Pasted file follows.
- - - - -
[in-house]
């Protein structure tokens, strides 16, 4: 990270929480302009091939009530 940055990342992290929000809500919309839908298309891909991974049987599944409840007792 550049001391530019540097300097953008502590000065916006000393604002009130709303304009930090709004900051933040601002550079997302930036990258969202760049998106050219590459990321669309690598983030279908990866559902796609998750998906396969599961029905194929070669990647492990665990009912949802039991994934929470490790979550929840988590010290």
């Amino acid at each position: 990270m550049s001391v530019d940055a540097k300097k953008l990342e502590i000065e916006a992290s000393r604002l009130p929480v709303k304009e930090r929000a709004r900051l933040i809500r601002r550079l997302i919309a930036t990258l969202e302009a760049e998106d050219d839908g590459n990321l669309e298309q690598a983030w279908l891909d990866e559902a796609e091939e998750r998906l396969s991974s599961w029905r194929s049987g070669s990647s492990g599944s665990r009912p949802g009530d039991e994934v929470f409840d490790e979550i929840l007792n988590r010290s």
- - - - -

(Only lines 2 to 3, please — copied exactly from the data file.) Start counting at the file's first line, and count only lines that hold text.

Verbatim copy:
């Protein structure tokens, strides 16, 4: 990270929480302009091939009530 940055990342992290929000809500919309839908298309891909991974049987599944409840007792 550049001391530019540097300097953008502590000065916006000393604002009130709303304009930090709004900051933040601002550079997302930036990258969202760049998106050219590459990321669309690598983030279908990866559902796609998750998906396969599961029905194929070669990647492990665990009912949802039991994934929470490790979550929840988590010290």
């Amino acid at each position: 990270m550049s001391v530019d940055a540097k300097k953008l990342e502590i000065e916006a992290s000393r604002l009130p929480v709303k304009e930090r929000a709004r900051l933040i809500r601002r550079l997302i919309a930036t990258l969202e302009a760049e998106d050219d839908g590459n990321l669309e298309q690598a983030w279908l891909d990866e559902a796609e091939e998750r998906l396969s991974s599961w029905r194929s049987g070669s990647s492990g599944s665990r009912p949802g009530d039991e994934v929470f409840d490790e979550i929840l007792n988590r010290s």